For this post, the Department of Quality and Safety asked one of our team members, Karthik Sivashanker, MD, MPH, CPPS, medical director for Quality, Safety, and Equity, to discuss Brigham Health’s focus on equity, how it can be misunderstood, and why it is a critical patient quality and safety issue.
The New Year is a common time for people to pause and consider what’s important to them and where they’d like to be in the future. At Brigham Health, we’re excited to renew our commitment to providing equitable high-quality care to all of our patients for 2020 and beyond. To understand why this is so important, we first need to understand what we mean by equity, and how that ties into the quality and safety of our patients’ care.
We can begin by asking what matters to you as our patient? For most of us, being treated with respect and dignity is high on that list. We might even say that we want to be treated “equally,” no matter our race, religion, language, gender, etc. But is equality really the goal or is it something else?
Here’s an example to help us think through this. Consider this picture of people waiting in line for the bathroom:
Have you seen long lines for the bathroom before? If so, is it usually for the men’s or the women’s bathroom? In general, most of us would say that women’s bathrooms tend to have the longer lines. Have you ever paused to wonder why that might be? Why would we design bathrooms that lead women to wait longer than men? The answer, of course, is that we didn’t. Or at least, we didn’t intentionally design bathrooms in this way. More likely than not, these bathrooms were designed with the assumption that what works for one group will also work for others, resulting in bathrooms that are designed similarly for both.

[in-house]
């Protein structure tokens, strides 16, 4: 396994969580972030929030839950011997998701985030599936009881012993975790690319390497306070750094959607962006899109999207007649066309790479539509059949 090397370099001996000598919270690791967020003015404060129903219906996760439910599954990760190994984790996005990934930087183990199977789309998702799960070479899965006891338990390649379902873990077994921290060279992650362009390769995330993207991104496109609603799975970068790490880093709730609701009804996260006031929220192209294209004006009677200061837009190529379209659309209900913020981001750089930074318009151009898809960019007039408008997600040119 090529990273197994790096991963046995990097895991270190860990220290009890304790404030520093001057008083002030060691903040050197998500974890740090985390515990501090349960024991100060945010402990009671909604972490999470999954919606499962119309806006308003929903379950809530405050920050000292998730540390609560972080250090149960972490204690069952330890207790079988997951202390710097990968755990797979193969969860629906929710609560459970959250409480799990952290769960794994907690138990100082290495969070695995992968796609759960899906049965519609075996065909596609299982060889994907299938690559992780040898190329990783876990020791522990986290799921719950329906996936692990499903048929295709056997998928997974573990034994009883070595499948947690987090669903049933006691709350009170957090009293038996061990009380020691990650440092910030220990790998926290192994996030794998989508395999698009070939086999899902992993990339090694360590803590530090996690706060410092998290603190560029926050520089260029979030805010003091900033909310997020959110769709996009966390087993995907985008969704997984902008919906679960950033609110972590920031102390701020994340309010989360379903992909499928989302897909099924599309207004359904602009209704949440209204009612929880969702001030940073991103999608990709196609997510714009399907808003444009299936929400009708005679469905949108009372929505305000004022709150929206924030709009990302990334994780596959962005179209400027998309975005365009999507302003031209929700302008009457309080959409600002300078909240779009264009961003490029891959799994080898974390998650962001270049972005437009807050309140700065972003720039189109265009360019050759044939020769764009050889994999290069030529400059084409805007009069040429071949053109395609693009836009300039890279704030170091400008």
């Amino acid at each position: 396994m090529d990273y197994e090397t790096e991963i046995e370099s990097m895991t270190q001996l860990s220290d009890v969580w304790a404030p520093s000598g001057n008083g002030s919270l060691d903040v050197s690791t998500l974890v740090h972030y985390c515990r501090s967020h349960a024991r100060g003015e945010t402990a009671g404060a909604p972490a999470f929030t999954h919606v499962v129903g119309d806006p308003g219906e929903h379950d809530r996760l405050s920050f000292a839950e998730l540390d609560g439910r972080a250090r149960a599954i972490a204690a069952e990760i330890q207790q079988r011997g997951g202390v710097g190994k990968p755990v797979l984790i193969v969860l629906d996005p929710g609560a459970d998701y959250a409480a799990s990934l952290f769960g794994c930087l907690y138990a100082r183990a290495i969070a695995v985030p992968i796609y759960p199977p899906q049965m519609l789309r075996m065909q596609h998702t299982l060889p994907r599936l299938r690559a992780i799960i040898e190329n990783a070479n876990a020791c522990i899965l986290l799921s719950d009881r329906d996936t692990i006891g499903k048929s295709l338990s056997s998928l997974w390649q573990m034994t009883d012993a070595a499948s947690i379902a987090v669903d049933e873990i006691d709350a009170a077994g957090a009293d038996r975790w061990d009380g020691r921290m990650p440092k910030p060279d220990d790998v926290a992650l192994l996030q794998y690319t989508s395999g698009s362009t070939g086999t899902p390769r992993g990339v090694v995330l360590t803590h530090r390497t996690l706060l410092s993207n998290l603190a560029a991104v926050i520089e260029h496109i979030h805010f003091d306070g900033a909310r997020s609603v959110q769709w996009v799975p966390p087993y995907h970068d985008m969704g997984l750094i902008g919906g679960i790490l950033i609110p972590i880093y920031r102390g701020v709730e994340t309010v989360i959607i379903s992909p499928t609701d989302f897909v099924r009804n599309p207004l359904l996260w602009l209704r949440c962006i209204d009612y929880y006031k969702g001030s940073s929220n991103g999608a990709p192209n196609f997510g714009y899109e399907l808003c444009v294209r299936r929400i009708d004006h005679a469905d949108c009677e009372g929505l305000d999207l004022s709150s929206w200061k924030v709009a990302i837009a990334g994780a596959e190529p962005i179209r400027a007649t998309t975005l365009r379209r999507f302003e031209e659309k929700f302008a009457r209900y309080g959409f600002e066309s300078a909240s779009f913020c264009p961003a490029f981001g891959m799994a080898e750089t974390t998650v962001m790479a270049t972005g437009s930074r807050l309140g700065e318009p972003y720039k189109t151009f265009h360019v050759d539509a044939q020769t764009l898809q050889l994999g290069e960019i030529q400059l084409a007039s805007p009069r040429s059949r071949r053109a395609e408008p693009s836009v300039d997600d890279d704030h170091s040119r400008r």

Are these bathroom designs working well for women? Clearly not. But what about for men?
Before answering, consider men who may be with women waiting in line. Don’t many of them end up waiting as well for their wife, sister, daughter, friend, etc. to finish? What about fathers with babies using bathroom that don’t have changing stations? Or fathers with young daughters who may have to bring their daughters into a bathroom full of men?
Clearly, many bathrooms don’t always work well for men either.
This is a simple example to illustrate a complex point. If we design bathrooms to be “equal,” they may not serve the needs of the diverse people using them. In fact, they may not serve the needs of anyone in the best possible way. We considered men and women, but we can ask the same questions for other groups like transgender people or the disabled. At the end of the day, equal doesn’t mean fair.
Instead, we should be aiming for equity. The goal with equity is to design a system that works well for everybody. This is easier said than done and gets even more complicated when you think about how these ideas apply to health care.
Consider the example of access to routine preventative cancer screenings, like mammograms for breast cancer. Many people don’t have the money, social support, or the other things that are needed to access such care. Although care is equally available to all groups, inequities exist that prevent certain groups from receiving the care they need.
Here at Brigham and Women’s Hospital, we feel strongly that every single patient should get the very best and safest care (i.e., equitable care). This does not mean treating every patient the same, because who we are matters. What works for one patient may not work for another. With this in mind, we are taking a new approach that considers equity at every step of the way, starting with patient safety and quality.
When a patient suffers an avoidable harm, we try to understand what happened. This means getting at the “root” of the problem using different tools. Instead of re-inventing the wheel when it comes to equity, the idea is to take the same “root cause” approach, and to add an equity lens. Sometimes, this is as simple as asking the question: “Was there an inequity that played a role in this patient not receiving safe and excellent care?”
An article (and Podcast) in the New England Journal of Medicine this month by Dr. Karthik Sivashanker highlights this approach and explains a new way of thinking about patient safety, quality, and equity that should improve the care for all our patients and families. You can learn more by reading the article here.